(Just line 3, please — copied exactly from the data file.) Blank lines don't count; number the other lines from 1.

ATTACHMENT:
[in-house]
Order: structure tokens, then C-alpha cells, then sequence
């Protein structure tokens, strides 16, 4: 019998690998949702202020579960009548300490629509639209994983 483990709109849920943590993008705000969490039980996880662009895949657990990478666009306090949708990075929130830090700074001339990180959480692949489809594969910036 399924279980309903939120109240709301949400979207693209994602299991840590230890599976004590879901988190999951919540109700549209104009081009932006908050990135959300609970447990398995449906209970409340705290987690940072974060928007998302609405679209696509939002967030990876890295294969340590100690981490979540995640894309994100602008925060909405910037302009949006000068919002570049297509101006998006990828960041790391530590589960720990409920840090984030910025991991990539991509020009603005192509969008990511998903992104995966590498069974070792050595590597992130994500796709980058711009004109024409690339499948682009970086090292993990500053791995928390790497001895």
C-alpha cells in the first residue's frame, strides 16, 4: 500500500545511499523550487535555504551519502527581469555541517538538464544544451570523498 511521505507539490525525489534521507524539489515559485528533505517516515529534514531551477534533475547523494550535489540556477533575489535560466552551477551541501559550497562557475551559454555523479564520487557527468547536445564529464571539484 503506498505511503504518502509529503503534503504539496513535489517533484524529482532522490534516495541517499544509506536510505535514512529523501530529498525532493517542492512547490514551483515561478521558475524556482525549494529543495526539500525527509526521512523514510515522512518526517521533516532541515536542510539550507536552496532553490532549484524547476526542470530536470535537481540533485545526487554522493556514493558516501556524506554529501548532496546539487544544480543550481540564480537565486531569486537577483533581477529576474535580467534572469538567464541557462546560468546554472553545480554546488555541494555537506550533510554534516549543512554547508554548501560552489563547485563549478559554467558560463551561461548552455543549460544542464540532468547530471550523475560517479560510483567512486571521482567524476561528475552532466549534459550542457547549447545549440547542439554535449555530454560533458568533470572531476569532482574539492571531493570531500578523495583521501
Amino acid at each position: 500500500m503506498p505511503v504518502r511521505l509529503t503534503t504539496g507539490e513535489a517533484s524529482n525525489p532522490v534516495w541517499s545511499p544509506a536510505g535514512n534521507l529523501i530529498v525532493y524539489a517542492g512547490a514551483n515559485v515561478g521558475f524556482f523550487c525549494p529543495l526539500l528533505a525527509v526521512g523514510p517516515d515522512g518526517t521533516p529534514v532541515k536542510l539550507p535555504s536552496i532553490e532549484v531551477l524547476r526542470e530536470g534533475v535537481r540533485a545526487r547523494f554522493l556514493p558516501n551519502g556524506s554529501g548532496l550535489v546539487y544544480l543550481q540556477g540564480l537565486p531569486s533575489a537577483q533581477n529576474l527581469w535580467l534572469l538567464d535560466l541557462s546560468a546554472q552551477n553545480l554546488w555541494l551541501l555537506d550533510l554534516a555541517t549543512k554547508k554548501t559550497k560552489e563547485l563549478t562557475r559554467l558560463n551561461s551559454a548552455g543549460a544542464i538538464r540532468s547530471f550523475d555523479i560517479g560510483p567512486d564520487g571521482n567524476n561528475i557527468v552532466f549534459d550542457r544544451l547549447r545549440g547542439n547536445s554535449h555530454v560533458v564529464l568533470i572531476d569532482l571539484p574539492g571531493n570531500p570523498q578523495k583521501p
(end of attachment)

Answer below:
């Protein structure tokens, strides 16, 4: 019998690998949702202020579960009548300490629509639209994983 483990709109849920943590993008705000969490039980996880662009895949657990990478666009306090949708990075929130830090700074001339990180959480692949489809594969910036 399924279980309903939120109240709301949400979207693209994602299991840590230890599976004590879901988190999951919540109700549209104009081009932006908050990135959300609970447990398995449906209970409340705290987690940072974060928007998302609405679209696509939002967030990876890295294969340590100690981490979540995640894309994100602008925060909405910037302009949006000068919002570049297509101006998006990828960041790391530590589960720990409920840090984030910025991991990539991509020009603005192509969008990511998903992104995966590498069974070792050595590597992130994500796709980058711009004109024409690339499948682009970086090292993990500053791995928390790497001895």